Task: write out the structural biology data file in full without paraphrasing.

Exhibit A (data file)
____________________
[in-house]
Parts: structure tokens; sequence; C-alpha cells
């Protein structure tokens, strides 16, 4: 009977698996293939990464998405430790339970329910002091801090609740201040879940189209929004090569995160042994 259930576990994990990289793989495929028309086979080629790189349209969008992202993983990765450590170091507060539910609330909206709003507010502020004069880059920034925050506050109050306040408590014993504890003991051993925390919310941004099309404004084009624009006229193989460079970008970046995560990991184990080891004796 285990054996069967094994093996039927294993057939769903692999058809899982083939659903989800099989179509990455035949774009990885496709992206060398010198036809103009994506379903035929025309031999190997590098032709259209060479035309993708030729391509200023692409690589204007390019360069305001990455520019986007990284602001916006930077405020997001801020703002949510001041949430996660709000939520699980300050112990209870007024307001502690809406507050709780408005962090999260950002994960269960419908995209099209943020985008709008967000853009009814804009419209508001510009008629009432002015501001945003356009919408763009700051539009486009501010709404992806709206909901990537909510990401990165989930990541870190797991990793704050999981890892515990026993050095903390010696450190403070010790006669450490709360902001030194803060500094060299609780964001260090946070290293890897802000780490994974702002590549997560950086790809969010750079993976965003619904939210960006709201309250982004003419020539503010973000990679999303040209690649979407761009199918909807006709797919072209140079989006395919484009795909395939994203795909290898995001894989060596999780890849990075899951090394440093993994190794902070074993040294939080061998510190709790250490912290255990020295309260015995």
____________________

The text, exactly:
[in-house]
Parts: structure tokens; sequence; C-alpha cells
């Protein structure tokens, strides 16, 4: 009977698996293939990464998405430790339970329910002091801090609740201040879940189209929004090569995160042994 259930576990994990990289793989495929028309086979080629790189349209969008992202993983990765450590170091507060539910609330909206709003507010502020004069880059920034925050506050109050306040408590014993504890003991051993925390919310941004099309404004084009624009006229193989460079970008970046995560990991184990080891004796 285990054996069967094994093996039927294993057939769903692999058809899982083939659903989800099989179509990455035949774009990885496709992206060398010198036809103009994506379903035929025309031999190997590098032709259209060479035309993708030729391509200023692409690589204007390019360069305001990455520019986007990284602001916006930077405020997001801020703002949510001041949430996660709000939520699980300050112990209870007024307001502690809406507050709780408005962090999260950002994960269960419908995209099209943020985008709008967000853009009814804009419209508001510009008629009432002015501001945003356009919408763009700051539009486009501010709404992806709206909901990537909510990401990165989930990541870190797991990793704050999981890892515990026993050095903390010696450190403070010790006669450490709360902001030194803060500094060299609780964001260090946070290293890897802000780490994974702002590549997560950086790809969010750079993976965003619904939210960006709201309250982004003419020539503010973000990679999303040209690649979407761009199918909807006709797919072209140079989006395919484009795909395939994203795909290898995001894989060596999780890849990075899951090394440093993994190794902070074993040294939080061998510190709790250490912290255990020295309260015995």